Spokane Transit Authority officials are asking for the public’s help in cutting 7 percent from the bus agency’s budget next year.
A recently released list of potential cuts is the starting point for a community discussion about how to trim bus and van services to more closely match STA’s income.
A series of public meetings have already gotten under way so that riders and others can comment on the preliminary proposal. A display is available on the second floor of the STA Plaza downtown, and the proposal is also online at spokanetransit.com.
Nine bus routes would be cut, and more than a dozen others would be reconfigured under the proposal.
The cuts will take effect next September, one year after a smaller list of service reductions was enacted.
“We are facing the unfortunate task of needing to reduce our costs,” said Chief Executive Officer Susan Meyer. “The only way to reduce costs significantly is to reduce service.”
As many as 26 jobs, including 16 driver positions, would be lost under the proposal.
The agency is hoping that retirements and resignations will be sufficient to avoid layoffs.
Proposed for elimination are two routes to Medical Lake, a route serving Latah Valley, and the No. 46 Altamont bus on the South Side, all of which have relatively low ridership.
Two crosstown routes on the North Side – on Garland and Francis avenues – would be cut, although riders would still have east-west service on Wellesley Avenue as well as other reconfigured north-south routes.
One of two Liberty Lake express routes and service in Millwood on route No. 95 would be eliminated.
Agency heads are seeking ways to fill the holes that will be created by the cuts. In some cases, transit users will be encouraged to form vanpools to replace scheduled bus service.
The route cuts will be paired with reductions in paratransit service for disabled riders.
The cuts are being forced by a downturn in sales tax collections, which make up two-thirds of the agency’s $60 million operating budget.
Sales taxes began falling in 2008 and have dropped more than 12 percent from their peak in 2007 before leveling off this year. STA planners say they don’t expect to see a return to 2007 collections until 2016, for a cumulative loss of $81 million over eight years.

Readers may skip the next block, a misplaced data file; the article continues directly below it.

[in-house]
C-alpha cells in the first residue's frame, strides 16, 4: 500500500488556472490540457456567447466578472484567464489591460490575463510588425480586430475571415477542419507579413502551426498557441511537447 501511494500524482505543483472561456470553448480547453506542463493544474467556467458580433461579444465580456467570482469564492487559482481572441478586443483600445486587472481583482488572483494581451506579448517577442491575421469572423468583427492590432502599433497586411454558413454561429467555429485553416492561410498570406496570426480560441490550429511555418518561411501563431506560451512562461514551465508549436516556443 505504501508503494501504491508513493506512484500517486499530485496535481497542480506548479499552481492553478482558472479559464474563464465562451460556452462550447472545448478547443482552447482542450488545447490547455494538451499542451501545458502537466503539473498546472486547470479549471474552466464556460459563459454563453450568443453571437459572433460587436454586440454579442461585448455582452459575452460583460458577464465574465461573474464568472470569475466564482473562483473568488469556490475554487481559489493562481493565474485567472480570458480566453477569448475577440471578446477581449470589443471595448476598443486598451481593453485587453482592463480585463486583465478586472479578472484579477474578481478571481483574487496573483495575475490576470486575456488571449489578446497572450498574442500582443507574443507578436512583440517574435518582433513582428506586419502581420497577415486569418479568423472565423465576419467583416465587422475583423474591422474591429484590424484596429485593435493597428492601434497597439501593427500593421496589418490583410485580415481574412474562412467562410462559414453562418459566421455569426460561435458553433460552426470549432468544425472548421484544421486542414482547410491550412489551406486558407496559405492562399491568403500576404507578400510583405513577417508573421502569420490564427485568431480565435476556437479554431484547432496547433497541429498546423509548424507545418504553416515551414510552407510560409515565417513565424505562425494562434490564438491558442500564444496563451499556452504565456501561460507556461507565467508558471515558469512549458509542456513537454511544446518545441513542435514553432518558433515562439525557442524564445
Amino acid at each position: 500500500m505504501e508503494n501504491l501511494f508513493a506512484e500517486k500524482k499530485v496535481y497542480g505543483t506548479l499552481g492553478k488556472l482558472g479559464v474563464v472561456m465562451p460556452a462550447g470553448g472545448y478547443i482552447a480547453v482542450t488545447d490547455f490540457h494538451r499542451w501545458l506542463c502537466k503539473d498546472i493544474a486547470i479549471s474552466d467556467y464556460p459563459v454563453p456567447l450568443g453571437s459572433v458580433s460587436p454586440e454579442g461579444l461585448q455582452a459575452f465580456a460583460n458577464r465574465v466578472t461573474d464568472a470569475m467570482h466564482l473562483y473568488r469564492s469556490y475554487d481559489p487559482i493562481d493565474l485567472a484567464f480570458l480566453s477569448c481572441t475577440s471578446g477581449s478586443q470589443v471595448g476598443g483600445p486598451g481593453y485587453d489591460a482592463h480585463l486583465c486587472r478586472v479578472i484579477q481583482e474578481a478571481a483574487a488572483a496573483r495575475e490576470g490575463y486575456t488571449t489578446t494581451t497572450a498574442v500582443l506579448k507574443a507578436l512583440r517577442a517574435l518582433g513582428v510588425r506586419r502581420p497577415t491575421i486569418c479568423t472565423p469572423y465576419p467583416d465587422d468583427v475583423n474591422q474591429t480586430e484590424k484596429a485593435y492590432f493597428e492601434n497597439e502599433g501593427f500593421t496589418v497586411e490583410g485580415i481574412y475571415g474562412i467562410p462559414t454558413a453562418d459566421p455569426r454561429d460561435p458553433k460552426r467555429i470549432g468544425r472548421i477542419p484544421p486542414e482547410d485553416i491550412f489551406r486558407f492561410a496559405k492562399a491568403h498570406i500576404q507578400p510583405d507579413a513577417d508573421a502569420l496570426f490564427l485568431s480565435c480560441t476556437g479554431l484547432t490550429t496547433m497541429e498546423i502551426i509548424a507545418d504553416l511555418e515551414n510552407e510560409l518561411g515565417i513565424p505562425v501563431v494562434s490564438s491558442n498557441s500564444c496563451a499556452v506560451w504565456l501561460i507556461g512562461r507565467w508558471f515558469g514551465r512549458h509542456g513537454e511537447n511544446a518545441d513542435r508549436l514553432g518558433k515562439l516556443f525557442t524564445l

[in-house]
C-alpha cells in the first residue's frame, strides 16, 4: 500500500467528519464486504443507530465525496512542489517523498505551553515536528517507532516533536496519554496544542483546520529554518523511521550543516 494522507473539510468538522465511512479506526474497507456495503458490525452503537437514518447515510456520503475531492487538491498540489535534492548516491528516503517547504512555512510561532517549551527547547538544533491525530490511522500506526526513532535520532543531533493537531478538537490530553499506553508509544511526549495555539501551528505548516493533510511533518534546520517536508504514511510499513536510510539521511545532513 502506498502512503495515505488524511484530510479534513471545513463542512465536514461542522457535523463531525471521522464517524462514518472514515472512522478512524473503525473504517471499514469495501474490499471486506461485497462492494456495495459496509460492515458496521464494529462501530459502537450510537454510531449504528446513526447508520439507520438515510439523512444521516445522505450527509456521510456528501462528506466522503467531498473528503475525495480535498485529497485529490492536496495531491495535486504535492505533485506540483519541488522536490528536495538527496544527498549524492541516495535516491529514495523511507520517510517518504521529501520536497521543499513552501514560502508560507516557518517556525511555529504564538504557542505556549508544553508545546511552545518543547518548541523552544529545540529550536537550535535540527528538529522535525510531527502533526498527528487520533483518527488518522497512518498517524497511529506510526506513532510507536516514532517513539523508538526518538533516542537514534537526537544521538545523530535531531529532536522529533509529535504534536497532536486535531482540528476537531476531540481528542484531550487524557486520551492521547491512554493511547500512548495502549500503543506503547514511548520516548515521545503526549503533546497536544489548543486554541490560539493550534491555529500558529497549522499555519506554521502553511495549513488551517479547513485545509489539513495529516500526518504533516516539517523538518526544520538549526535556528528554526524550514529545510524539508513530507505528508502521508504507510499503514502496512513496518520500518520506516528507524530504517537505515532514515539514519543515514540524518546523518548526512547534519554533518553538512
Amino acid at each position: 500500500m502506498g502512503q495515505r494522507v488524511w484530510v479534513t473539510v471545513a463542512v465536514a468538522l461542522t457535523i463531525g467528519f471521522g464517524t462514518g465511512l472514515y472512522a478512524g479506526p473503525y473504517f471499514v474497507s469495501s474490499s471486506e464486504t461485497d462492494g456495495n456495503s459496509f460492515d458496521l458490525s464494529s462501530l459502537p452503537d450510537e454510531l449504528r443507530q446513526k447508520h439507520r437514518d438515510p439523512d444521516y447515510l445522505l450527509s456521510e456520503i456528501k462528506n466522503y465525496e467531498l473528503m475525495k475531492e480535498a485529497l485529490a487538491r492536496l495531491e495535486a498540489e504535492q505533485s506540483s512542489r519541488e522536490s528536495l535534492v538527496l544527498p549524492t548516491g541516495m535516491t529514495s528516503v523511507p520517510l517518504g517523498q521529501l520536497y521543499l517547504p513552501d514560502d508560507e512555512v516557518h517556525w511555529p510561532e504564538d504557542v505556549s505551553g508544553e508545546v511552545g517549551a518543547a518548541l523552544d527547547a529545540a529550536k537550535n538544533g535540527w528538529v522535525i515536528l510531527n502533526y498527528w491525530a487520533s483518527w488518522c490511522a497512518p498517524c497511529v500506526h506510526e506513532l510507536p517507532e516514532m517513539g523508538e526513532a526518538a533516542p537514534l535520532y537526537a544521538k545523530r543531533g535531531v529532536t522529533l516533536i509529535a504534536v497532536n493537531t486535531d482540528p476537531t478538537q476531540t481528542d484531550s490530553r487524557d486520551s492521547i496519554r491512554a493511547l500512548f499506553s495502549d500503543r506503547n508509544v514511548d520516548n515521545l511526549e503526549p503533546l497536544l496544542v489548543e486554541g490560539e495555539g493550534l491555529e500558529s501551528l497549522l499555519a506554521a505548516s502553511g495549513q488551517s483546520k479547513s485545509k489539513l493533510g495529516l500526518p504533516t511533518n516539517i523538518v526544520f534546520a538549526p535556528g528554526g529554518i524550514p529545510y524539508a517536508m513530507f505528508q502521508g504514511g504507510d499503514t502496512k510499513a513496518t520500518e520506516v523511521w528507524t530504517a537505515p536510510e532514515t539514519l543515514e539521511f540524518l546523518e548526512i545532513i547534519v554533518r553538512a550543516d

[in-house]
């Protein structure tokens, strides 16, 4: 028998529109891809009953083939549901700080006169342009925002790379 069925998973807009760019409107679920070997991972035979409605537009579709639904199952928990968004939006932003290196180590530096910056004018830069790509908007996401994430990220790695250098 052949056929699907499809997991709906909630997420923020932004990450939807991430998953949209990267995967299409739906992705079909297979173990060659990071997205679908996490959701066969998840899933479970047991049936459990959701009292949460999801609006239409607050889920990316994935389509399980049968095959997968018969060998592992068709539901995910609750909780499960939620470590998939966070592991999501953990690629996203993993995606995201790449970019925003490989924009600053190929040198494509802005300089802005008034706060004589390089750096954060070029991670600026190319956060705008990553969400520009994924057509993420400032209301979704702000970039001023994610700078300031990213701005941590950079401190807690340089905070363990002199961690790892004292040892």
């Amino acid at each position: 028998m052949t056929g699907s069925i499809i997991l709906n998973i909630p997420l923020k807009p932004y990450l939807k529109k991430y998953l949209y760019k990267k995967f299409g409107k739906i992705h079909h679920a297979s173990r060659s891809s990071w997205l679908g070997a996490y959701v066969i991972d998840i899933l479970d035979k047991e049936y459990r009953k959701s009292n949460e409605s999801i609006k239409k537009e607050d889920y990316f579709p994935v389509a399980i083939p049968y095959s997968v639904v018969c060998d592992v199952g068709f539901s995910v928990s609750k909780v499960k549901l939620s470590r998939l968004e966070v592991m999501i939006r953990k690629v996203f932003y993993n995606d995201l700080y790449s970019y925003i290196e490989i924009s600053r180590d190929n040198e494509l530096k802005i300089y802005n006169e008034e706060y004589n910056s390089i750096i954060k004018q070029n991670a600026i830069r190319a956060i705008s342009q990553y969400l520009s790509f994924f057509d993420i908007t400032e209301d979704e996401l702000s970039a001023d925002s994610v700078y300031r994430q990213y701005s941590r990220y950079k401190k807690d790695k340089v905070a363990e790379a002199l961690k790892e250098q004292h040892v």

After next year’s cuts are implemented, the agency will go back to the drawing board to come up with a third round of cuts in 2012. Those cuts are expected to take another 7 percent out of STA services.
Bus ridership has fallen about 3 percent from a peak of 11 million rides in 2008. The cuts likely will result in a ridership decrease of 6 percent, planners said.
Public comment will continue throughout the fall and will be used to write a draft recommendation to be released in January. The draft will go back out for public comment before final adoption by the STA board in March.
Keller ferry turns 62
Martha S, the small ferry boat that operates on the Columbia River at Keller, Wash., has passed a milestone. She turned 62, having gone into service on Sept. 9, 1948. She is expected to celebrate many more anniversaries after being renovated last summer.
I-90 reduced to one lane
The eastbound Interstate 90 viaduct in downtown Spokane will be reduced to a single lane from 9 p.m. Saturday until 6 a.m. Sunday for repair work on bridge deck joints.
Roads reopen after construction
• Wellesley Avenue at Division Street reopened to traffic last week after being closed for construction of a new concrete-paved intersection. The project was finished six days ahead of schedule. It will be followed next spring by repaving of Division from Francis to Euclid avenues.
• Also reopened is Flora Road at Broadway Avenue, where a major widening project is under way on Broadway.
New signal in Coeur d’Alene
The Harrison Avenue and 15th Street intersection in Coeur d’Alene is closed for the week starting today for installation of new traffic signal equipment.
Repair of a pole base damaged in a recent traffic accident and installation of new equipment is expected to be finished by Friday, and the signal should be operating by Oct. 15, the city said.
Trail links park, sports complex
The city of Spokane has opened a new trail in northwest Spokane to link Riverside State Park and the new Dwight Merkel Sports Complex adjacent to Joe Albi Stadium.
The one-mile, unpaved trail is open for biking, hiking, running or dog walking.
It will eventually connect to a 3.1-mile “life sports” loop that will encircle the Merkel complex and Albi grounds, according to city parks spokeswoman Nancy Goodspeed.